“Once again, the Centers for Medicare and Medicaid Services has made it clear that it’s illegal for politicians to tell women where they can and cannot go for care,” said Cecile Richards, President of Planned Parenthood, in a statement.

[…]

The Obama Administration has warned specific states before that cutting off Medicaid funding for Planned Parenthood may violate federal law, but this is the first time that they have sent a letter to every state in the country.

As we know, Planned Parenthood has filed a lawsuit against Texas after it announced it was cutting PP out of any program it hadn’t already cut them out of as punishment for those faked videos by the fraudsters Daleiden and Merritt. I don’t know what effect, if any, this federal action will have on that, but I do know we could easily solve all these problems (and more) if Texas would expand Medicaid and obey the law. It’s all so simple, really.

Pity the poor utilities

Sorry, but low electricity prices, especially when they are aided by record amounts of wind power generation, are good news.

ERCOT

Texas’ national lead in cheap wind power, combined with near historically low natural gas prices, mild weather, an abundant power supply and slower growth in electricity demand, can work to the detriment of power companies.

The combination weighed down wholesale power prices last year to their lowest averages since 2002. And the effects are only becoming more dramatic in 2016, even creating bizarre instances when, in the abstract at least, providers are paying to put electricity on the market.

“It’s pretty dire,” said Michael Ferguson, associate director at Standard & Poor’s covering utilities and infrastructure. “It’s a bad situation for gas generators, but for coal generation, it’s even worse.”

Texas’ wholesale power prices averaged $26.77 per megawatt-hour last year, down nearly 35 percent from $40.64 per megawatt-hour in 2014. The cost was more than $70 as recently as 2008.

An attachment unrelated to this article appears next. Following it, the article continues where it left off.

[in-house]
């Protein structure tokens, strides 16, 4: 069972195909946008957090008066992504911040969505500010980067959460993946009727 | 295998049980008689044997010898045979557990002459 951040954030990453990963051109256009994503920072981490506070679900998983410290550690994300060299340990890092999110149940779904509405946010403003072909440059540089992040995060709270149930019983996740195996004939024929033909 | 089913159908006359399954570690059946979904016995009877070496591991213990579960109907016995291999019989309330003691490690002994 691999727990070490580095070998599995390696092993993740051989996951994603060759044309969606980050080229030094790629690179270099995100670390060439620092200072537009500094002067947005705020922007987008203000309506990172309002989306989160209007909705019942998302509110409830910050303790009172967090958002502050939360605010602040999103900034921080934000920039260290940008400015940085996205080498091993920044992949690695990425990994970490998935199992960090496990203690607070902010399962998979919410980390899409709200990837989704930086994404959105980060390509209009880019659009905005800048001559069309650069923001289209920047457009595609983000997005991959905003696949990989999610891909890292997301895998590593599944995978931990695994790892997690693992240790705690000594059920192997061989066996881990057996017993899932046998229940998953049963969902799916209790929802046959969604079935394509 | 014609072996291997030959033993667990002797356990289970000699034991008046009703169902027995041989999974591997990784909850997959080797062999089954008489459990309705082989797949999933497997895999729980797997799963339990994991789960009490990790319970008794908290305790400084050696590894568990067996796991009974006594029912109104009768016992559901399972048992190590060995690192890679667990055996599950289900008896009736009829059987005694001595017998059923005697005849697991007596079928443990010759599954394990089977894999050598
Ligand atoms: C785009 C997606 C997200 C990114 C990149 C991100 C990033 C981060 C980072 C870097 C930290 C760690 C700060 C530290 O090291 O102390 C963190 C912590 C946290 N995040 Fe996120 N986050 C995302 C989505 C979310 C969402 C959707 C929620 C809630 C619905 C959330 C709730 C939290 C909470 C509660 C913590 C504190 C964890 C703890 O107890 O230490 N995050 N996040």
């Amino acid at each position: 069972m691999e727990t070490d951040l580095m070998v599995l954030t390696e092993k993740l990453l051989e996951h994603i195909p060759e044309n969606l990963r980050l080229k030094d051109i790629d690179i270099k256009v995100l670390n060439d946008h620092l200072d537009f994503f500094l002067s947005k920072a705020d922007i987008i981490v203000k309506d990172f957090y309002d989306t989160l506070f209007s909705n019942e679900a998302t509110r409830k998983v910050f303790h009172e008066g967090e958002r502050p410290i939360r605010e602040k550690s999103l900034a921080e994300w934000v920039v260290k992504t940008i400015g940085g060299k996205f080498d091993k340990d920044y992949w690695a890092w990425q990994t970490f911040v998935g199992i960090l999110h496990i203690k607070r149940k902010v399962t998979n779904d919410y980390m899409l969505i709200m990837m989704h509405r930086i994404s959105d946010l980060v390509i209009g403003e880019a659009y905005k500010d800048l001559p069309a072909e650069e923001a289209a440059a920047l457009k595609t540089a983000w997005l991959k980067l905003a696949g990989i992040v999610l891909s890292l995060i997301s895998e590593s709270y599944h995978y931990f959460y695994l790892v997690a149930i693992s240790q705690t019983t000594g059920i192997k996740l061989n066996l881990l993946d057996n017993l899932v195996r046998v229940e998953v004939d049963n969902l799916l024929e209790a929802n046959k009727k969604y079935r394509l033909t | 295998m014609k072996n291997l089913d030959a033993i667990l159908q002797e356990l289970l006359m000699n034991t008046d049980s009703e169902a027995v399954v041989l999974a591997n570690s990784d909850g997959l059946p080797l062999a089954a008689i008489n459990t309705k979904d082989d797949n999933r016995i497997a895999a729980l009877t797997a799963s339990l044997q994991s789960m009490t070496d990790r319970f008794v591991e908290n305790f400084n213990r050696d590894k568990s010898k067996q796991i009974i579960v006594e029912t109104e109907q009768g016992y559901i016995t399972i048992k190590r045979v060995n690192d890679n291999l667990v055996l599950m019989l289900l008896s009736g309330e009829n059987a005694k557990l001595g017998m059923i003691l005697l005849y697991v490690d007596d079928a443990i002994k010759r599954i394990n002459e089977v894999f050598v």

While now is a good time for consumers to lock in cheaper electricity prices, well more than 25 percent of the state’s power plants are operating at a cash loss, especially the older coal-fired plants, power executives and analysts estimated. That’s before more stringent federal emissions regulations go into effect in coming years

Until coal plants start shutting down or the state tweaks regulations to artificially inflate prices, power companies will struggle, executives said. A new Moody’s Investors Service report concluded that Texas “power prices are unlikely to climb out of their doldrums.”

Already, less than a quarter of Texas’ coal fleet is operating early this spring, as more generators simply take their coal plants offline until the summer heat brings more demand, analysts from Tudor, Pickering, Holt & Co. noted.

In March, wind added to the grid more than coal power for the first time ever for a full month. Wind contributed 21.4 percent of the grid’s overall power, compared with 12.9 percent from coal, which used to be the dominant source of the state’s electricity generation, according to the Electric Reliability Council of Texas, which manages about 90 percent of the state’s electricity load.

“Ultimately, something is going to have to give here,” said Thad Hill, president and CEO of Calpine Corp., the largest power generator in the Houston region and owner of the nation’s largest fleet of natural gas-fired power plants.

[…]

Texas is home to nearly 20 coal-fired power plants and the near future of at least six of them are considered at risk.

They will require expensive upgrades to meet federal standards, according to a recent ERCOT analysis, and the costs could outweigh the benefits of keeping them open. That’s not even counting the effects of the federal Clean Power Plan, which is pending in court.

“Ultimately, we think the market could be a lot tighter than people think, particularly if people start mothballing or retiring units,” said Hill, whose Calpine would stand to benefit because it doesn’t own any coal plants.

At-risk plants include Luminant’s Big Brown, Monticello and Martin Lake coal plants in East Texas, half of Luminant’s Sandow plant east of Austin, NRG Energy’s Limestone plant east of Waco, and Engie’s Coleto Creek plant near Victoria that’s being bought by Dynegy.

It’s fine by me if those coal plants go the way of the dodo. It’s long overdue, and their demise will make meeting the Clean Power Plan benchmarks even easier. More investment in solar energy will help mitigate the low-wind periods and ensure demand can be met in the summertime. What’s not to like?